[Review] John Coltrane: My Favorite Things (1961)

A fan favorite of evergreen genius from the “new” John Coltrane Quartet, featuring two tracks of Trane on soprano sax.

Kronomyth 9.0: One of these mornings, you’re going to rise up singing.

This is one of John Coltrane’s most popular albums, and not for nothing. With a young McCoy Tyner in the piano seat, the Coltrane Quartet Mk. II recorded some of the most sophisticated, smooth and superlative jazz music in the twentieth century. Listeners got a glimpse of it on “Village Blues” from Coltrane Jazz, but even that song didn’t prepare you for the wide musical vistas of My Favorite Things.

On the surface, the album plays out like Coltrane’s last: “safe” standards that seemed to step away from the daring originals of Giant Steps. But underneath the surface, these songs are a textbook lesson in how to re-spin a standard. You’ve heard Rodgers and Hammerstein’s  My Favorite Things a thousand times, but never like this. Tyner paints the melody in impressionist strokes, Elvin Jones dances on the drums, Steve Davis redefines the concept of steady support and Coltrane soars above it all (but sparingly) on soprano saxophone. The real triumph of the title track, however, is Tyner’s. His piano solo is stunningly beautiful, so much so that the best Coltrane can do is to copy it toward the end with a series of fluttering notes. (That’s the impression upon hearing this, although Coltrane may well have architected the move from the beginning.)

Tyner again emerges as the focal point on Cole Porter’s Everytime We Say Goodbye. Coltrane is clearly giving space to the 21-year-old pianist to shine, and it’s in this role that Coltrane begins to emulate his earlier employer, Miles Davis. It’s a missed opportunity to hear Coltrane really cut loose on a new instrument, but the introduction of the soprano sax is secondary to the introduction of the new piano player.

For my money, the first half of Summertime, and not the title track, is the album’s highest achievement. Coltrane just chews through the operatic Porgy & Bess tune with absolute abandon, while Tyner preserves the original’s ghost-like melody in splashes of color. Steve Davis does a solid job this time around, but squanders his solo opportunity, as does Jones. The second half gives the impression that “Summertime” lasts too long, but the solos from Coltrane and Tyner are indelibly etched on the listener’s mind. From the fragile original, Coltrane has spun a web of fearsome strength.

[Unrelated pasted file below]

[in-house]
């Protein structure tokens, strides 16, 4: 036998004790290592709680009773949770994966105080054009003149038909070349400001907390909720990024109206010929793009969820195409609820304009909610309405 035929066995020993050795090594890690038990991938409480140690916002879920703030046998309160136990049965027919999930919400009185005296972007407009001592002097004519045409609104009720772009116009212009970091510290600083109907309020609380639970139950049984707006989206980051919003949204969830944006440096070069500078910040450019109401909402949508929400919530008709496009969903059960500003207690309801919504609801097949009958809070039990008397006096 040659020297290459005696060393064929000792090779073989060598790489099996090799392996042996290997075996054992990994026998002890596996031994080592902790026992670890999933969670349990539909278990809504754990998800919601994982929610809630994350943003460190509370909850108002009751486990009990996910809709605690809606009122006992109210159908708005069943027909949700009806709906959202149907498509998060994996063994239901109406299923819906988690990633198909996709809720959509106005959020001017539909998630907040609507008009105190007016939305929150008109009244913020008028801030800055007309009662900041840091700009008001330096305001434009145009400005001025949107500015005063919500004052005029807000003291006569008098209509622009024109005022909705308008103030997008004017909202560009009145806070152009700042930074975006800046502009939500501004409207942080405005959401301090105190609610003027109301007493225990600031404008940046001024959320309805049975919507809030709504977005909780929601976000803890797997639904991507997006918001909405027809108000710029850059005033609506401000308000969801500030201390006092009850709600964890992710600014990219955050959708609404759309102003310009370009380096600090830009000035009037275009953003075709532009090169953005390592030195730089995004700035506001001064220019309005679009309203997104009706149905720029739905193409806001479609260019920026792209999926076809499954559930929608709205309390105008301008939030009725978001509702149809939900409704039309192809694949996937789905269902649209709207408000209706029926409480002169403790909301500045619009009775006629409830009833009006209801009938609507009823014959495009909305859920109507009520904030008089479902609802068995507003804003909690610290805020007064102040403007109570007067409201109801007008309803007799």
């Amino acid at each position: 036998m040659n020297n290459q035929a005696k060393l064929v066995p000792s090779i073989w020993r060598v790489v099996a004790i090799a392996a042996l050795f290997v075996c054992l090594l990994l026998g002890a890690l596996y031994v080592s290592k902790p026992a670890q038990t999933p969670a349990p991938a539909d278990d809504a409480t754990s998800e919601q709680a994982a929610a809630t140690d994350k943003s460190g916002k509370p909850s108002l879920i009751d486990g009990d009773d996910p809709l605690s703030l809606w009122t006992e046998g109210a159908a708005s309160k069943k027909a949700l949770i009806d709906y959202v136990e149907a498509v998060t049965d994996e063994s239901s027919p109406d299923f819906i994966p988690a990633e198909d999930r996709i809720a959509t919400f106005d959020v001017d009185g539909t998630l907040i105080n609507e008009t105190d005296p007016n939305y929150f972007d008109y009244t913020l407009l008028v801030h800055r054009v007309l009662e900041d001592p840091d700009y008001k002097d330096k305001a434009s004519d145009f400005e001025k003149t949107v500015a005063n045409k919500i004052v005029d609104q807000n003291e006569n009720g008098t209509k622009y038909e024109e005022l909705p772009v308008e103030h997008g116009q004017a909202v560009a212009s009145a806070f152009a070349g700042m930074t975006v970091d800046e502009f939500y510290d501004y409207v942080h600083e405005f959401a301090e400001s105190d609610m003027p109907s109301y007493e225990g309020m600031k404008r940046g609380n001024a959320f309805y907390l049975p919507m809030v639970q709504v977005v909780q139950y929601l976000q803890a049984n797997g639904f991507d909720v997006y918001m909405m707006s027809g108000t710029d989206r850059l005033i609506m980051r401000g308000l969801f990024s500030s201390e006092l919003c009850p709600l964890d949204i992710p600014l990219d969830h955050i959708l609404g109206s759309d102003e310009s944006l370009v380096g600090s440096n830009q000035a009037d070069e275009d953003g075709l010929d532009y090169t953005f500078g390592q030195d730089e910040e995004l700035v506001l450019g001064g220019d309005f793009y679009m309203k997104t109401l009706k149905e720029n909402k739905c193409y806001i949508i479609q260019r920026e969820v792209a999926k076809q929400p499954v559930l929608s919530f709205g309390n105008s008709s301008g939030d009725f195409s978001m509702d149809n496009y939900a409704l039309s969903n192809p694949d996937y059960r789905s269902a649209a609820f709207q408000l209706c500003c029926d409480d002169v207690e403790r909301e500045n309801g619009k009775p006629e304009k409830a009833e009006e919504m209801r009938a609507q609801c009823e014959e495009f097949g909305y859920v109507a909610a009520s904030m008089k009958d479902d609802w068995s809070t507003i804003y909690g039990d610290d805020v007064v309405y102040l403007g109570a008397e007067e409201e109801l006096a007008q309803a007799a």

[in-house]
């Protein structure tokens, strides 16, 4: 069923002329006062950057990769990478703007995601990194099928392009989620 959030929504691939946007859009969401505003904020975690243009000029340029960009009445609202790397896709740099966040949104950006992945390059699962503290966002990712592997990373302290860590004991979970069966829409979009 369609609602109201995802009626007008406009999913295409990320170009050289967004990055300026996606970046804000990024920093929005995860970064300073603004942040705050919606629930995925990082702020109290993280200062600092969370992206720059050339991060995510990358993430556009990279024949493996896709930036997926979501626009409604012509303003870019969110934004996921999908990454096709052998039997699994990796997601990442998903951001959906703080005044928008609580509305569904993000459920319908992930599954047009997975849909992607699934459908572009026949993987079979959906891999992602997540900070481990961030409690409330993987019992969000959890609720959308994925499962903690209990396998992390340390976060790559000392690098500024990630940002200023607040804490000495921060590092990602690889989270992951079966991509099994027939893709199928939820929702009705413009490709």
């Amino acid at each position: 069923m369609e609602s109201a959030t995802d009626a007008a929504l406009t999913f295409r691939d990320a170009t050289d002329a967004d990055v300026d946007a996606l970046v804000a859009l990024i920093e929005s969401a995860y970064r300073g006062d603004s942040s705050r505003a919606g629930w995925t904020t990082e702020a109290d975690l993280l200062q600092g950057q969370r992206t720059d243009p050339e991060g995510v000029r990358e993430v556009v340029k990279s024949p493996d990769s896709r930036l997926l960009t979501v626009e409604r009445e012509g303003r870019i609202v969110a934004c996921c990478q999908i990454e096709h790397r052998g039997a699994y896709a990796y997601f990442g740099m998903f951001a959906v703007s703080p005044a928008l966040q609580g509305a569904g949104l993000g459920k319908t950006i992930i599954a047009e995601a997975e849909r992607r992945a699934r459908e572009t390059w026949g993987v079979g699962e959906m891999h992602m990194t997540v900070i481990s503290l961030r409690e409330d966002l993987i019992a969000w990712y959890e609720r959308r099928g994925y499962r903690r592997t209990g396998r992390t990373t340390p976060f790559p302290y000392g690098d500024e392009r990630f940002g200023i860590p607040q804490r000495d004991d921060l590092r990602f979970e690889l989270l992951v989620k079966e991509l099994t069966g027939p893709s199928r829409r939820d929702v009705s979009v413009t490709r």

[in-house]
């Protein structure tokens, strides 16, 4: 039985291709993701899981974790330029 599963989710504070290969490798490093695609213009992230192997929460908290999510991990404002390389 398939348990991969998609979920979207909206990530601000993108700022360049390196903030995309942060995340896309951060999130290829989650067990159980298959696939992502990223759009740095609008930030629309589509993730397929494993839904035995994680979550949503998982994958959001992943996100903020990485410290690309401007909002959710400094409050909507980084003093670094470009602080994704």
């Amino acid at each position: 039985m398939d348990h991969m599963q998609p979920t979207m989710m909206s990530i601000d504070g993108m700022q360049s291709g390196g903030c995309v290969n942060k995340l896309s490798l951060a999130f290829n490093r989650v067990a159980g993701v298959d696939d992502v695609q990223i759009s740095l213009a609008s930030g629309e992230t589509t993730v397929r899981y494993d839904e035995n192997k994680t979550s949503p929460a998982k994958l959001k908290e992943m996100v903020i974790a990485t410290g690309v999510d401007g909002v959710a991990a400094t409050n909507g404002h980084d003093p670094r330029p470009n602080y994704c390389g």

The Gershwins’ But Not For Me is the happy ending to the new quartet’s first adventure, with Coltrane in the driver’s seat, blowing past like a brilliant breeze. Tyner is again amazing; I would be hard-pressed to think of a more impressive debut for a jazz pianist than this album. The man passed away two months ago, which you may have missed because of coronavirus and jazz. Everything in this world passes and fades, but for forty minutes Tyner is twenty-one again, forever.

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Original elpee version

A1. My Favorite Things (Richard Rodgers/Oscar Hammerstein II) (13:41)
A2. Everytime We Say Goodbye (Cole Porter) (5:39)
B1. Summertime (DuBose Heyward/George Gershwin) (11:31)
B2. But Not For Me (George Gershwin/Ira Gershwin) (9:35)

Expanded elpee bonus track
B3. Like Sonny (John Coltrane) (3:57)

The Players

John Coltrane (soprano sax & tenor sax), Steve Davis (bass), Elvin Jones (drums), McCoy Tyner (piano). Recording engineered by Tom Dowd and Phil Iehle; supervised by Nesuhi Ertegun.

The Pictures

Cover photo by Lee Friedlander. Cover design by Loring Eutemy.

The Plastic

Released on mono and stereo elpee in March 1961* in the US (Atlantic, 1361/SD 1361) and Japan (Atlantic, P-7505A); (RIAA-certified gold record in 2018). (*First appears in 3/13/61 issue of Billboard.)

  1. Re-issued on stereo elpee in 1969(?) in the US (Atlantic, SD 1361) [green-orange label].
  2. Re-issued on elpee in 1971 in Japan (Atlantic, P-6030A).
  3. Re-issued on elpee in 1972 in France (Atlantic, 40 287) with unique cover.
  4. Re-issued on compact disc and cassette in 1992 in the US (Atlantic, 1361-2/CS-1361).
  5. Re-issued on compact disc in 1994 (Four Star, 40071).
  6. Re-issued on compact disc in 1998 in the US (Rhino, 75204).
  7. Re-released on 180g vinyl elpee on July 27, 2010 in the US (Rhino, SD 1361).
  8. Re-released on 45 rpm 180g vinyl 2LP in Germany (Atlantic/Orgmusic, ORGM 1080).
  9. Re-issued on elpee in 2012 (Studio Media, VNL 12222 LP).
  10. Repackaged with Africa/Brass on 2-for-1 2LP in 2013 in the Netherlands (Vinyl Passion).
  11. Re-released on expanded, remastered 180g vinyl in 2014 in Europe (WaxTime, 771969) with one bonus track.
  12. Re-issued on mono elpee in 2018 in Europe (Not Now, CATLP146) with unique cover.
  13. Re-released on 180g vinyl elpee on February 16, 2018 in the UK (DOL) and on 180g blue vinyl elpee in 2019 in the UK (DOL, DOL844HB).

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